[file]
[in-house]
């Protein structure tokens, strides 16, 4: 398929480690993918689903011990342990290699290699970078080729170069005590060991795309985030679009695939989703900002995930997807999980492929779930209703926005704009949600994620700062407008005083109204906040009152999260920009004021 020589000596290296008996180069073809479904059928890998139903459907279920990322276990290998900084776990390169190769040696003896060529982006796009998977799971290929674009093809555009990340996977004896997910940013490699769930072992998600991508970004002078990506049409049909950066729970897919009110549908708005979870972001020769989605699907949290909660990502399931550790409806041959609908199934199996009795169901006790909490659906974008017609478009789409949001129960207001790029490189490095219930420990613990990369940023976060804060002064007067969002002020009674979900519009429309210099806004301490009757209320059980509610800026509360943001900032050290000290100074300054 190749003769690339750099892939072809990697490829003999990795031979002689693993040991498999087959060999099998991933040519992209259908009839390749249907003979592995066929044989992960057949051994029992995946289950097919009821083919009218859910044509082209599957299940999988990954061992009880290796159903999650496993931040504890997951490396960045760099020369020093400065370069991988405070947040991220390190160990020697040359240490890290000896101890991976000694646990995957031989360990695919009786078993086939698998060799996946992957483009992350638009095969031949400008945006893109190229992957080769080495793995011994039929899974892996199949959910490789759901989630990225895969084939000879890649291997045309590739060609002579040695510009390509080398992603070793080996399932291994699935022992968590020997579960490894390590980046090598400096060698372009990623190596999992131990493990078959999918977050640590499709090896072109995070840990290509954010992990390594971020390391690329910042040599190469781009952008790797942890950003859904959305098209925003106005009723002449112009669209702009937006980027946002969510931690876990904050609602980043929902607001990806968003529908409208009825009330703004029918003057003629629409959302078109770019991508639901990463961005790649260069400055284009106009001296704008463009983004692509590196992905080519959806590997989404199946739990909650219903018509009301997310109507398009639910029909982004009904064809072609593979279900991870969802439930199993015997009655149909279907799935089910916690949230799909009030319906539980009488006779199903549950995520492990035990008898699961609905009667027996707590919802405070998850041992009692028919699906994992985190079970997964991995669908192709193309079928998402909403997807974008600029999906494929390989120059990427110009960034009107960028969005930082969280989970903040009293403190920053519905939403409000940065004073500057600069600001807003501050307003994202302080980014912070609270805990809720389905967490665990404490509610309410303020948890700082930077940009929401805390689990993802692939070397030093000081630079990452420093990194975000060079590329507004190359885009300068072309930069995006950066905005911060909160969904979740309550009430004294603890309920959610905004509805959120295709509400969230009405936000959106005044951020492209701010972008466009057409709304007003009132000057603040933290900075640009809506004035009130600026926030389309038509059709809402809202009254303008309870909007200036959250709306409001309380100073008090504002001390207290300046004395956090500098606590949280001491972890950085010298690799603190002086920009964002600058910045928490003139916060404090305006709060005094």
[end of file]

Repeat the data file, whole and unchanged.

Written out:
[in-house]
């Protein structure tokens, strides 16, 4: 398929480690993918689903011990342990290699290699970078080729170069005590060991795309985030679009695939989703900002995930997807999980492929779930209703926005704009949600994620700062407008005083109204906040009152999260920009004021 020589000596290296008996180069073809479904059928890998139903459907279920990322276990290998900084776990390169190769040696003896060529982006796009998977799971290929674009093809555009990340996977004896997910940013490699769930072992998600991508970004002078990506049409049909950066729970897919009110549908708005979870972001020769989605699907949290909660990502399931550790409806041959609908199934199996009795169901006790909490659906974008017609478009789409949001129960207001790029490189490095219930420990613990990369940023976060804060002064007067969002002020009674979900519009429309210099806004301490009757209320059980509610800026509360943001900032050290000290100074300054 190749003769690339750099892939072809990697490829003999990795031979002689693993040991498999087959060999099998991933040519992209259908009839390749249907003979592995066929044989992960057949051994029992995946289950097919009821083919009218859910044509082209599957299940999988990954061992009880290796159903999650496993931040504890997951490396960045760099020369020093400065370069991988405070947040991220390190160990020697040359240490890290000896101890991976000694646990995957031989360990695919009786078993086939698998060799996946992957483009992350638009095969031949400008945006893109190229992957080769080495793995011994039929899974892996199949959910490789759901989630990225895969084939000879890649291997045309590739060609002579040695510009390509080398992603070793080996399932291994699935022992968590020997579960490894390590980046090598400096060698372009990623190596999992131990493990078959999918977050640590499709090896072109995070840990290509954010992990390594971020390391690329910042040599190469781009952008790797942890950003859904959305098209925003106005009723002449112009669209702009937006980027946002969510931690876990904050609602980043929902607001990806968003529908409208009825009330703004029918003057003629629409959302078109770019991508639901990463961005790649260069400055284009106009001296704008463009983004692509590196992905080519959806590997989404199946739990909650219903018509009301997310109507398009639910029909982004009904064809072609593979279900991870969802439930199993015997009655149909279907799935089910916690949230799909009030319906539980009488006779199903549950995520492990035990008898699961609905009667027996707590919802405070998850041992009692028919699906994992985190079970997964991995669908192709193309079928998402909403997807974008600029999906494929390989120059990427110009960034009107960028969005930082969280989970903040009293403190920053519905939403409000940065004073500057600069600001807003501050307003994202302080980014912070609270805990809720389905967490665990404490509610309410303020948890700082930077940009929401805390689990993802692939070397030093000081630079990452420093990194975000060079590329507004190359885009300068072309930069995006950066905005911060909160969904979740309550009430004294603890309920959610905004509805959120295709509400969230009405936000959106005044951020492209701010972008466009057409709304007003009132000057603040933290900075640009809506004035009130600026926030389309038509059709809402809202009254303008309870909007200036959250709306409001309380100073008090504002001390207290300046004395956090500098606590949280001491972890950085010298690799603190002086920009964002600058910045928490003139916060404090305006709060005094």